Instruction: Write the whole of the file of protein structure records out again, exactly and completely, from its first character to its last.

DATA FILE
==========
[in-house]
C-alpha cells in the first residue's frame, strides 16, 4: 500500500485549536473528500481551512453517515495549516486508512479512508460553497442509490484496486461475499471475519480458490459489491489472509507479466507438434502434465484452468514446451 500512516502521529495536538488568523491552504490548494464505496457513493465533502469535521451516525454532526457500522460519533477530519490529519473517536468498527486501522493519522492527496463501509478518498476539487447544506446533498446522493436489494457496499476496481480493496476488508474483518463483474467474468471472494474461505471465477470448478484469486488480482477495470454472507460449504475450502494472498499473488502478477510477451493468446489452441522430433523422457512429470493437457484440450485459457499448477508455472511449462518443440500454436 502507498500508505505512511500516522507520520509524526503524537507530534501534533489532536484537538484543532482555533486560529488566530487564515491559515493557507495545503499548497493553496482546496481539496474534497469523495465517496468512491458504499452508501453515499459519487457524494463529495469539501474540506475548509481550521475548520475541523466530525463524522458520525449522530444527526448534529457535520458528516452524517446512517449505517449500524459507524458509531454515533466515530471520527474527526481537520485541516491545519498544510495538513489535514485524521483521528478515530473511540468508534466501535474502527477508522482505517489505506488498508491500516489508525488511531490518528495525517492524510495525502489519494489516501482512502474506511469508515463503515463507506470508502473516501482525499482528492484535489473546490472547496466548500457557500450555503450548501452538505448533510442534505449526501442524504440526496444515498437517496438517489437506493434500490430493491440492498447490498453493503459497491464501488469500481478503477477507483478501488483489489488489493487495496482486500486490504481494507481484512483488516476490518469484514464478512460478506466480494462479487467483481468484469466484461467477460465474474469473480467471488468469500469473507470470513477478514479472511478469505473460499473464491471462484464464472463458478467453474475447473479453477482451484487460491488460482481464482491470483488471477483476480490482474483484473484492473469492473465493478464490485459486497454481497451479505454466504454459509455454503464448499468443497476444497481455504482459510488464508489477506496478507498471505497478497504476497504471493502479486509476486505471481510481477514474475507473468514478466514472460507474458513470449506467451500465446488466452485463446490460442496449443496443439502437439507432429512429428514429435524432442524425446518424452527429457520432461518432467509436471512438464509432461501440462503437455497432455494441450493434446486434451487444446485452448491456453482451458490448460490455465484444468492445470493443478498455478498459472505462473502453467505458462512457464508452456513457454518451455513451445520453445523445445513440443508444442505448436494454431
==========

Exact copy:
[in-house]
C-alpha cells in the first residue's frame, strides 16, 4: 500500500485549536473528500481551512453517515495549516486508512479512508460553497442509490484496486461475499471475519480458490459489491489472509507479466507438434502434465484452468514446451 500512516502521529495536538488568523491552504490548494464505496457513493465533502469535521451516525454532526457500522460519533477530519490529519473517536468498527486501522493519522492527496463501509478518498476539487447544506446533498446522493436489494457496499476496481480493496476488508474483518463483474467474468471472494474461505471465477470448478484469486488480482477495470454472507460449504475450502494472498499473488502478477510477451493468446489452441522430433523422457512429470493437457484440450485459457499448477508455472511449462518443440500454436 502507498500508505505512511500516522507520520509524526503524537507530534501534533489532536484537538484543532482555533486560529488566530487564515491559515493557507495545503499548497493553496482546496481539496474534497469523495465517496468512491458504499452508501453515499459519487457524494463529495469539501474540506475548509481550521475548520475541523466530525463524522458520525449522530444527526448534529457535520458528516452524517446512517449505517449500524459507524458509531454515533466515530471520527474527526481537520485541516491545519498544510495538513489535514485524521483521528478515530473511540468508534466501535474502527477508522482505517489505506488498508491500516489508525488511531490518528495525517492524510495525502489519494489516501482512502474506511469508515463503515463507506470508502473516501482525499482528492484535489473546490472547496466548500457557500450555503450548501452538505448533510442534505449526501442524504440526496444515498437517496438517489437506493434500490430493491440492498447490498453493503459497491464501488469500481478503477477507483478501488483489489488489493487495496482486500486490504481494507481484512483488516476490518469484514464478512460478506466480494462479487467483481468484469466484461467477460465474474469473480467471488468469500469473507470470513477478514479472511478469505473460499473464491471462484464464472463458478467453474475447473479453477482451484487460491488460482481464482491470483488471477483476480490482474483484473484492473469492473465493478464490485459486497454481497451479505454466504454459509455454503464448499468443497476444497481455504482459510488464508489477506496478507498471505497478497504476497504471493502479486509476486505471481510481477514474475507473468514478466514472460507474458513470449506467451500465446488466452485463446490460442496449443496443439502437439507432429512429428514429435524432442524425446518424452527429457520432461518432467509436471512438464509432461501440462503437455497432455494441450493434446486434451487444446485452448491456453482451458490448460490455465484444468492445470493443478498455478498459472505462473502453467505458462512457464508452456513457454518451455513451445520453445523445445513440443508444442505448436494454431